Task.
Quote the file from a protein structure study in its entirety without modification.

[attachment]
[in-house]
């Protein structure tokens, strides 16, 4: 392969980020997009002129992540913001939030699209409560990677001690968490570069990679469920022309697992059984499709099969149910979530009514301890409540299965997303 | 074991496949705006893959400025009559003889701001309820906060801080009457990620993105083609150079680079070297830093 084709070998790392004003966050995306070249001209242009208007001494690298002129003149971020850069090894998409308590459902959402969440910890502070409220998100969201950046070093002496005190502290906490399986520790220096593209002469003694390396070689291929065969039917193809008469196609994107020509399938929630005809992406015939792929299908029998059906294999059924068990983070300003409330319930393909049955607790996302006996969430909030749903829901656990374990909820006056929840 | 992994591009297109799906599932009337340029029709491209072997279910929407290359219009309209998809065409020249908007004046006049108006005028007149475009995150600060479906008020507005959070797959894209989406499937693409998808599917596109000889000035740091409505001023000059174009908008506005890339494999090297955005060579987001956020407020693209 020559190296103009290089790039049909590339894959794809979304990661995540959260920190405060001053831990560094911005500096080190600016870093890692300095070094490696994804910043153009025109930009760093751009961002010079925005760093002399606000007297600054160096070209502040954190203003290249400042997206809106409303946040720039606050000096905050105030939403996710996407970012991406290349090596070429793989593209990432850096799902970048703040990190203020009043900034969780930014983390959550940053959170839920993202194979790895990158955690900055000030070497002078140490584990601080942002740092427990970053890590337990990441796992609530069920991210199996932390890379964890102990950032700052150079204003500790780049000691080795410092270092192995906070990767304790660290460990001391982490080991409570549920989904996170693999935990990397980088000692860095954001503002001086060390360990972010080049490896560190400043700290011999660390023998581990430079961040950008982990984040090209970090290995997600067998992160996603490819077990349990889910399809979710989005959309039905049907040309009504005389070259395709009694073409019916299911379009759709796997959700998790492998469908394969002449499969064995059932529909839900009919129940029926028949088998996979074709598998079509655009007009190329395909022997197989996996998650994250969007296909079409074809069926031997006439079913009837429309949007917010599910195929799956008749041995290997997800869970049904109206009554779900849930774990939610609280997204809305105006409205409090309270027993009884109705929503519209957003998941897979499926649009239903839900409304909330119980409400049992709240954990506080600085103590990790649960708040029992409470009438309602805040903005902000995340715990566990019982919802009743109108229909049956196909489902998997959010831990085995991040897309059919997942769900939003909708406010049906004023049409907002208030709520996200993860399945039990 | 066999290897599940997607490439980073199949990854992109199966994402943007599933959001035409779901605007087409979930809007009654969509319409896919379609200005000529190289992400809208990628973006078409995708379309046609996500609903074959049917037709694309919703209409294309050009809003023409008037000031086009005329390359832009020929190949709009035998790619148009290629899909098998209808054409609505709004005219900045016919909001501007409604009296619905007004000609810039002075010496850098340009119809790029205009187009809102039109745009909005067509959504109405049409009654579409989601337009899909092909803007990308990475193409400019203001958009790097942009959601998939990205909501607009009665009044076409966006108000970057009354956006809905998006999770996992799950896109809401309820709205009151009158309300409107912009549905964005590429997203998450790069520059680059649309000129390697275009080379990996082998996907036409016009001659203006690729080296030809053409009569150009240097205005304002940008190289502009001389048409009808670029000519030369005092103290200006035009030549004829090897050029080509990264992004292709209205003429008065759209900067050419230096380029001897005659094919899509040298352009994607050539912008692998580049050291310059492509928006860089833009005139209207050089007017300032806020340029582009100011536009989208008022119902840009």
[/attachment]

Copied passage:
[in-house]
């Protein structure tokens, strides 16, 4: 392969980020997009002129992540913001939030699209409560990677001690968490570069990679469920022309697992059984499709099969149910979530009514301890409540299965997303 | 074991496949705006893959400025009559003889701001309820906060801080009457990620993105083609150079680079070297830093 084709070998790392004003966050995306070249001209242009208007001494690298002129003149971020850069090894998409308590459902959402969440910890502070409220998100969201950046070093002496005190502290906490399986520790220096593209002469003694390396070689291929065969039917193809008469196609994107020509399938929630005809992406015939792929299908029998059906294999059924068990983070300003409330319930393909049955607790996302006996969430909030749903829901656990374990909820006056929840 | 992994591009297109799906599932009337340029029709491209072997279910929407290359219009309209998809065409020249908007004046006049108006005028007149475009995150600060479906008020507005959070797959894209989406499937693409998808599917596109000889000035740091409505001023000059174009908008506005890339494999090297955005060579987001956020407020693209 020559190296103009290089790039049909590339894959794809979304990661995540959260920190405060001053831990560094911005500096080190600016870093890692300095070094490696994804910043153009025109930009760093751009961002010079925005760093002399606000007297600054160096070209502040954190203003290249400042997206809106409303946040720039606050000096905050105030939403996710996407970012991406290349090596070429793989593209990432850096799902970048703040990190203020009043900034969780930014983390959550940053959170839920993202194979790895990158955690900055000030070497002078140490584990601080942002740092427990970053890590337990990441796992609530069920991210199996932390890379964890102990950032700052150079204003500790780049000691080795410092270092192995906070990767304790660290460990001391982490080991409570549920989904996170693999935990990397980088000692860095954001503002001086060390360990972010080049490896560190400043700290011999660390023998581990430079961040950008982990984040090209970090290995997600067998992160996603490819077990349990889910399809979710989005959309039905049907040309009504005389070259395709009694073409019916299911379009759709796997959700998790492998469908394969002449499969064995059932529909839900009919129940029926028949088998996979074709598998079509655009007009190329395909022997197989996996998650994250969007296909079409074809069926031997006439079913009837429309949007917010599910195929799956008749041995290997997800869970049904109206009554779900849930774990939610609280997204809305105006409205409090309270027993009884109705929503519209957003998941897979499926649009239903839900409304909330119980409400049992709240954990506080600085103590990790649960708040029992409470009438309602805040903005902000995340715990566990019982919802009743109108229909049956196909489902998997959010831990085995991040897309059919997942769900939003909708406010049906004023049409907002208030709520996200993860399945039990 | 066999290897599940997607490439980073199949990854992109199966994402943007599933959001035409779901605007087409979930809007009654969509319409896919379609200005000529190289992400809208990628973006078409995708379309046609996500609903074959049917037709694309919703209409294309050009809003023409008037000031086009005329390359832009020929190949709009035998790619148009290629899909098998209808054409609505709004005219900045016919909001501007409604009296619905007004000609810039002075010496850098340009119809790029205009187009809102039109745009909005067509959504109405049409009654579409989601337009899909092909803007990308990475193409400019203001958009790097942009959601998939990205909501607009009665009044076409966006108000970057009354956006809905998006999770996992799950896109809401309820709205009151009158309300409107912009549905964005590429997203998450790069520059680059649309000129390697275009080379990996082998996907036409016009001659203006690729080296030809053409009569150009240097205005304002940008190289502009001389048409009808670029000519030369005092103290200006035009030549004829090897050029080509990264992004292709209205003429008065759209900067050419230096380029001897005659094919899509040298352009994607050539912008692998580049050291310059492509928006860089833009005139209207050089007017300032806020340029582009100011536009989208008022119902840009």